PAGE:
[blockquote source=”2 Thessalonians 3:6 (GWT)”]Brothers and sisters, in the name of our Lord Jesus Christ we order you not to associate with any believer who doesn’t live a disciplined life and doesn’t follow the tradition you received from us.[/blockquote]

We often associate “being disciplined” as a trait of a successful person.  We say that the person is disciplined in doing what she has committed to do.  There is even a quote that said “successful people do all things that unsuccessful people won’t”.

I mean, we all admire those that are a lot more disciplined that we are, isn’t it?

But the question is, why?  Why do we admire people who are more disciplined than us?

Many of us grow us in an environment, where we think that being disciplined means:

  • it is hard work
  • it requires a lot of will power to stay on track
  • it means to give up the things that we like doing to do the things that we must be doing

In other words, it looks like being disciplined equals to lack of freedom.

Freedom is the ability to choose.  This, is probably God’s greatest gift for all mankind.  We can choose the path we want to take.  We can choose whether to pursue the purpose that God has given us.  We can choose our own goals.  We can even choose to deny God.

When we are disciplined, we are choosing to do the right thing.  The right thing does not mean the convenient thing.  It does not mean the easy thing.  It does not mean the thing every one is doing.  It simply is the right thing.

What is the right thing, you might ask.  What’s right for you may not be right for me, you’d say.  But when we speak about the right thing, we are referring to the principles that God has provided us.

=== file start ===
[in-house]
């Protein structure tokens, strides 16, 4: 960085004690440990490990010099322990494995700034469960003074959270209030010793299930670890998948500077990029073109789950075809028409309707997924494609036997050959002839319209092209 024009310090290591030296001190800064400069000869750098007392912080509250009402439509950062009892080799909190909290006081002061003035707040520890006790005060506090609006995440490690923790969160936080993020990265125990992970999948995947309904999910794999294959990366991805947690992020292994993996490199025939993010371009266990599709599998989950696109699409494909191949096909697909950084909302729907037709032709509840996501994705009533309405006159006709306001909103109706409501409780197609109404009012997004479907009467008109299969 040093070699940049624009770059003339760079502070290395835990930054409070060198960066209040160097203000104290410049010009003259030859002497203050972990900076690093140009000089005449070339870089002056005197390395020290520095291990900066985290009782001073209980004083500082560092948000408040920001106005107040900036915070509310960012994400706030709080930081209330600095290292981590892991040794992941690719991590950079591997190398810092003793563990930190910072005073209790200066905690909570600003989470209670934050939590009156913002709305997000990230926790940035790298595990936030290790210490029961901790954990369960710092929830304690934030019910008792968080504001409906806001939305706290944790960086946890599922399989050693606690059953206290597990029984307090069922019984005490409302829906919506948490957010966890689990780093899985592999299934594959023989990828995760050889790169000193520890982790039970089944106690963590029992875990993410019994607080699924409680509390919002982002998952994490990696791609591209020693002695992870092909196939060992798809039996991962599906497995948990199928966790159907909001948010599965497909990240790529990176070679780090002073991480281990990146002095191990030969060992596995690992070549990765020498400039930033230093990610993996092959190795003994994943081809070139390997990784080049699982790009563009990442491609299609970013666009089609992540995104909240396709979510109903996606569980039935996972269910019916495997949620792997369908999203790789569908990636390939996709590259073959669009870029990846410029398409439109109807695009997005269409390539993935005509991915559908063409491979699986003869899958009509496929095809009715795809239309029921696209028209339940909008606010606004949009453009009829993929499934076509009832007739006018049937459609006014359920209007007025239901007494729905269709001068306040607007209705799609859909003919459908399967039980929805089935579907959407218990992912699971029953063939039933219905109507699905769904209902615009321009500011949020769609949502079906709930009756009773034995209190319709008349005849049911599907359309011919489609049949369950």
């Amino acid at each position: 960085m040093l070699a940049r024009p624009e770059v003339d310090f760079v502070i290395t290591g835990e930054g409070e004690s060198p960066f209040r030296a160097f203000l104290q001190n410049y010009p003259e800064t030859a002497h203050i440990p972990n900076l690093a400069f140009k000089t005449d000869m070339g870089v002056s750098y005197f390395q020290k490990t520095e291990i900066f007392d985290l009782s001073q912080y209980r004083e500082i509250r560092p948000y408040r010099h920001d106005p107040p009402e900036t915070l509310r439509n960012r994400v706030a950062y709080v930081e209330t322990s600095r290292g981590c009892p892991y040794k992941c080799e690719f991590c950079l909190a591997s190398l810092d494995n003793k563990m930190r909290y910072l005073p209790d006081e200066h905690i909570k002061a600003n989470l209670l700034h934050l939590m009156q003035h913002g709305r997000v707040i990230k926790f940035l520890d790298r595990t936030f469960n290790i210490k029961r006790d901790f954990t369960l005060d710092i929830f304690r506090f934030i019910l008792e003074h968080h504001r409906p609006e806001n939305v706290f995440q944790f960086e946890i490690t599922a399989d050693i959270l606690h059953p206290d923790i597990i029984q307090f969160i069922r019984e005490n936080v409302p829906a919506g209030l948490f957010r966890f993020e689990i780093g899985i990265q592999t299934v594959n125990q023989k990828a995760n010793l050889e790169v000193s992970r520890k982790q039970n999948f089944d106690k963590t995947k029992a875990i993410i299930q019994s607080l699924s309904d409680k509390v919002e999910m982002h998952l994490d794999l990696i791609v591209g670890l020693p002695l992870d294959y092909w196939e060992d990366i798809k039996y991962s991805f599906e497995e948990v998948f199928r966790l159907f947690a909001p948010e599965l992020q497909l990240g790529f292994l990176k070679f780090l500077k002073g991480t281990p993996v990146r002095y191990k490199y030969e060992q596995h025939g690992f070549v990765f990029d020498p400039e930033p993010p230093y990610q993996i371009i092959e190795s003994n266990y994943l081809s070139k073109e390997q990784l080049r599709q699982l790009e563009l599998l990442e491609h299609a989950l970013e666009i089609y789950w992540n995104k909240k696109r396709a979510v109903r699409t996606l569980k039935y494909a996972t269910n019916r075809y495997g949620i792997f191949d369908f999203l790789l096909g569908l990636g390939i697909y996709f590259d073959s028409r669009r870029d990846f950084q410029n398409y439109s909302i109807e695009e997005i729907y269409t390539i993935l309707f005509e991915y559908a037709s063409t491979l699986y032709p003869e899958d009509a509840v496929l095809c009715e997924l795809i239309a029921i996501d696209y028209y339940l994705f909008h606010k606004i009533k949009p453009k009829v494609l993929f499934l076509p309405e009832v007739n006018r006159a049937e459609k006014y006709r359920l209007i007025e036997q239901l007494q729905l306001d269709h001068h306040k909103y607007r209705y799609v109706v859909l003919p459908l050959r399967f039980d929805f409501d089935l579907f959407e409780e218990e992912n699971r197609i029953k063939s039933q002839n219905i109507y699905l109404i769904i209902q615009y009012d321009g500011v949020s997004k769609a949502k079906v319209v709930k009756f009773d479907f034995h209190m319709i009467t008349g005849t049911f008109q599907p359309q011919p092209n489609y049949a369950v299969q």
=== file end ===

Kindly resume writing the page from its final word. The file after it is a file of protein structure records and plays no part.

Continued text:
And I’d narrow it down to just this one thing: love another.

So how do can we be ‘disciplined’ and to choose what is right?

You can only be disciplined and choose what is right when you are clear on what your purpose in life is.  What is your mission.  And when that mission is not just about you, that mission is bigger than you (or even your family), you’d find the attention, competencies, and the energy to work on it.

Do you have a mission statement in life?  What’s your mantra for seeing yourself through life?

I’ve worked with many individuals to help them craft their mission statement.  You need to note that crafting a mission statement takes time.  This is not a process you rush.  You will go through many versions of your mission statement before settling on one.  Over the course of five years, I have revised my mission statement three times.

If you are ready, then here are four guiding questions to help you identify your mission statement:

  1. What do you feel are your natural gifts, talents, and strengths?
  2. What things naturally energize, excite, motivate, and inspire you?
  3. What skills do you have that you perceive the world needs enough to pay you for?
  4. Have you had an experience where you felt something within you that assured you what was right and then prompted you to do it?

Dear God, I pray that we will be disciplined to choose to do the right thing today, and everyday.  In Jesus name, Amen.

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